Those agents who had been provided with wireless telegraphy training were provided with two ‘minders’ and a safe house in suburban London from where they transmitted British-inspired messages to their German masters. They were fed and ‘entertained’ in exchange for their efforts in double-crossing the Abwehr. Double agents like Tate, Summer and ZigZag provided invaluable intelligence to MI5.
Britain had an extremely effective and very sophisticated deception programme running throughout the war. The XX (Double Cross) Committee was involved with these agents.
Not only did MI5 give the Abwehr the bearings of parachute drop zones and the date and best time for the drop of explosives and sabotage equipment. MI5 were then supplied with the names of new agents who were to be dropped and details of people in Britain who they were supposed to contact. The police were then told where and when to wait, arrest the parachutists and confiscate their supplies.
MI5 were particularly interested in the German’s sabotage material and had a special section, headed by Lord Rothschild, dedicated to amassing samples and collecting intelligence on the Abwehr’s sabotage programme. They had a display of German sabotage equipment alongside British equipment in the basement of the Victoria and Albert Museum in London.
What I have also found was an extensive use of fake sabotage. To give the Abwehr the impression that their agents were settled into a safe house and on task, MI5 arranged for messages to be sent detailing the agent’s reconnaissance of their target, the method of attack and the date and time of the explosion.
MI5 officers then arranged with a team of carpenters and painters to build a sabotaged electrical transformer, for example, and to paint a burnt-out and exploded building onto a large sheet of tarpaulin which was then pulled over the target and tied down. The RAF were told that there would be a Luftwaffe plane flying over the target on the day following the ‘fake’ explosion to take photographs and they were ordered not to shoot it down.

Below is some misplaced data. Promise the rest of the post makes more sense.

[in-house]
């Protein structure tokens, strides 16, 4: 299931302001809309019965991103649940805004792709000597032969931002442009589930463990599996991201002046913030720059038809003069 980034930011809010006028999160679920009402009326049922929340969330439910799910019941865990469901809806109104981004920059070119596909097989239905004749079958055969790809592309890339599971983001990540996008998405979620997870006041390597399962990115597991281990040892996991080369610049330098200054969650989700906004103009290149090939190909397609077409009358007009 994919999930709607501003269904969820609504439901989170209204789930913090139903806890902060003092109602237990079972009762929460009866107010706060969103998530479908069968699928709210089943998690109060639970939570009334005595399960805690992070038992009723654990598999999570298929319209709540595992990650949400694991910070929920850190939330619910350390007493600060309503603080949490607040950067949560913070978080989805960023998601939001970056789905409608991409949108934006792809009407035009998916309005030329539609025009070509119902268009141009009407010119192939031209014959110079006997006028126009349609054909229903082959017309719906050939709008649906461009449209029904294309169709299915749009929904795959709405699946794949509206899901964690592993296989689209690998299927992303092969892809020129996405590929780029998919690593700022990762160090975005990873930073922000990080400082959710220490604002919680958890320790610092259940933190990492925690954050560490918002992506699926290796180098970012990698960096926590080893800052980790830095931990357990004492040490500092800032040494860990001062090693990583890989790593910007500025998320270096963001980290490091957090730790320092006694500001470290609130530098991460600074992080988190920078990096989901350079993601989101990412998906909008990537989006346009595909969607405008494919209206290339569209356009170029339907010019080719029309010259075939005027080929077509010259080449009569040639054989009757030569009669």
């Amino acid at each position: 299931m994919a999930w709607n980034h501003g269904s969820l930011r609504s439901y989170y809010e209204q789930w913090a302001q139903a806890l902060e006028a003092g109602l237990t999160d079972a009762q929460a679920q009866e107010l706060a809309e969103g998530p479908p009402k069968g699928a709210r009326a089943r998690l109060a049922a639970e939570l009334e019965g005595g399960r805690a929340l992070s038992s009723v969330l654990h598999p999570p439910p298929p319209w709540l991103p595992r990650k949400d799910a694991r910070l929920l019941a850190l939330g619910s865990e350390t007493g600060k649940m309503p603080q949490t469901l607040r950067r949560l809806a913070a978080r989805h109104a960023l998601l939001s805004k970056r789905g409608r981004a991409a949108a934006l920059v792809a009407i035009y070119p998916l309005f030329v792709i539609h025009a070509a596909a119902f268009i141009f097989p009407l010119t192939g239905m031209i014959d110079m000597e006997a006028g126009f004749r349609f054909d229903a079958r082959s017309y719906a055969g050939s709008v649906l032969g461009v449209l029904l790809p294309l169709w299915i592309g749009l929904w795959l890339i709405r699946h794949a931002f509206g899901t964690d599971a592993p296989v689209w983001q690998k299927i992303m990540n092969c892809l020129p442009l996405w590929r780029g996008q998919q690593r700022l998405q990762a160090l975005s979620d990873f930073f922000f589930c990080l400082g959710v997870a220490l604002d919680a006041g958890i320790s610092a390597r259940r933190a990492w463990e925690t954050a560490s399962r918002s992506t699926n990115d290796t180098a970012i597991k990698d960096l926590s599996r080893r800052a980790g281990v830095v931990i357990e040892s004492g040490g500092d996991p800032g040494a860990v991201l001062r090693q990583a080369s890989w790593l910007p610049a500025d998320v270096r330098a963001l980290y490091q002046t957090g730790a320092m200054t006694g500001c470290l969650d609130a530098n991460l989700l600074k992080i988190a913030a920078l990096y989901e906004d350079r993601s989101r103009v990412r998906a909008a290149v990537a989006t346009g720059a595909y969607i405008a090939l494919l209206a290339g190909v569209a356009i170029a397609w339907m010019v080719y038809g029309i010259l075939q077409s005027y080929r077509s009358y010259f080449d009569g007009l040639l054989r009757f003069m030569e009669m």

National newspapers were given reports to include reports of these sabotage attacks, knowing that the first editions would be available in neutral countries like Portugal where Abwehr officers would find evidence that their agents were safe, on task and successful. Although the editor of The Times refused to publish British lies, the editors of The Daily Telegraph and other papers had no such qualms.
When a financial reward from the Abwehr was dropped by parachute to the ‘successful’ saboteurs, MI5 added the cash to the money confiscated from the agents and claimed to have used it to subsidise their activities.
Eluding the net
Although the British reported that they captured all the Abwehr spies infiltrated into Britain, my research shows that some eluded the net. Using captured Abwehr documents, German historians claim that there were some who had been responsible for real acts of sabotage which the British did not want to report to the press.
One agent was reported to have committed suicide in a Cambridge air-raid shelter, having failed in an attempt to carry a stolen canoe on a bicycle to the North Sea.
Whilst it is impossible to know the whole truth, my book, ‘Operation Lena and Hitler’s Plans to Blow up Britain’ tells most of these agents’ stories and provides fascinating insight into the day-to-day workings of the British and German intelligence agencies, their officers and their methods, in an intricate web of lies and deception.
Bernard O’Connor has been a teacher for almost 40 years and is an author that specialises in the history of Britain’s wartime espionage. His book, Operation Lena and Hitler’s Plots to Blow up Britain is published on 15 January 2021, by Amberley Books. His website is www.bernardoconnor.org.uk.